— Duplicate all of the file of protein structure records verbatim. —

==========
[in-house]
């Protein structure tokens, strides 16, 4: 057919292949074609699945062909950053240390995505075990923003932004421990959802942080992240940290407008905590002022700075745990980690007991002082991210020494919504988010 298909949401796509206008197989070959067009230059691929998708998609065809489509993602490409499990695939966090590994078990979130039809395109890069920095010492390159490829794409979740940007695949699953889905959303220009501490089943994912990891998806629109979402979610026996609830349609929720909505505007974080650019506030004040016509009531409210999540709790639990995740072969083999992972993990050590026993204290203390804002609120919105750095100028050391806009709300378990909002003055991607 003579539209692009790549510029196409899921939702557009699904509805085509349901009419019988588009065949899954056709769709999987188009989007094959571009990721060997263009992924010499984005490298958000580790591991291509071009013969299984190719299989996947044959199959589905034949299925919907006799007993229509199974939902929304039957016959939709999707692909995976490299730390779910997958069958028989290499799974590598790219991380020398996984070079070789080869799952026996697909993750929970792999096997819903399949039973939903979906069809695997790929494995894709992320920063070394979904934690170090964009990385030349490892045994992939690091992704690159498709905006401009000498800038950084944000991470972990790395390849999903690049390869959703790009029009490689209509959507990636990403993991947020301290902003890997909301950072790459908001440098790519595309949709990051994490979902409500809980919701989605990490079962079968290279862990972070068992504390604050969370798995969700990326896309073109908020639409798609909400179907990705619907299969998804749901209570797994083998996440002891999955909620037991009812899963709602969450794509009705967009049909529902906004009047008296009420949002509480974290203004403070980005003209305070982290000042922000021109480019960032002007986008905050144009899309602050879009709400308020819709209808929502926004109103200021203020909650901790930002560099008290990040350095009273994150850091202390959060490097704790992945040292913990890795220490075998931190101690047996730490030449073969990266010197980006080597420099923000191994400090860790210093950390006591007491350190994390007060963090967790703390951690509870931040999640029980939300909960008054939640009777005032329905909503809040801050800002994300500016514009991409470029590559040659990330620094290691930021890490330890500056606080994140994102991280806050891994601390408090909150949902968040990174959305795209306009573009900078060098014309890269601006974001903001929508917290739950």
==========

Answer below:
[in-house]
């Protein structure tokens, strides 16, 4: 057919292949074609699945062909950053240390995505075990923003932004421990959802942080992240940290407008905590002022700075745990980690007991002082991210020494919504988010 298909949401796509206008197989070959067009230059691929998708998609065809489509993602490409499990695939966090590994078990979130039809395109890069920095010492390159490829794409979740940007695949699953889905959303220009501490089943994912990891998806629109979402979610026996609830349609929720909505505007974080650019506030004040016509009531409210999540709790639990995740072969083999992972993990050590026993204290203390804002609120919105750095100028050391806009709300378990909002003055991607 003579539209692009790549510029196409899921939702557009699904509805085509349901009419019988588009065949899954056709769709999987188009989007094959571009990721060997263009992924010499984005490298958000580790591991291509071009013969299984190719299989996947044959199959589905034949299925919907006799007993229509199974939902929304039957016959939709999707692909995976490299730390779910997958069958028989290499799974590598790219991380020398996984070079070789080869799952026996697909993750929970792999096997819903399949039973939903979906069809695997790929494995894709992320920063070394979904934690170090964009990385030349490892045994992939690091992704690159498709905006401009000498800038950084944000991470972990790395390849999903690049390869959703790009029009490689209509959507990636990403993991947020301290902003890997909301950072790459908001440098790519595309949709990051994490979902409500809980919701989605990490079962079968290279862990972070068992504390604050969370798995969700990326896309073109908020639409798609909400179907990705619907299969998804749901209570797994083998996440002891999955909620037991009812899963709602969450794509009705967009049909529902906004009047008296009420949002509480974290203004403070980005003209305070982290000042922000021109480019960032002007986008905050144009899309602050879009709400308020819709209808929502926004109103200021203020909650901790930002560099008290990040350095009273994150850091202390959060490097704790992945040292913990890795220490075998931190101690047996730490030449073969990266010197980006080597420099923000191994400090860790210093950390006591007491350190994390007060963090967790703390951690509870931040999640029980939300909960008054939640009777005032329905909503809040801050800002994300500016514009991409470029590559040659990330620094290691930021890490330890500056606080994140994102991280806050891994601390408090909150949902968040990174959305795209306009573009900078060098014309890269601006974001903001929508917290739950």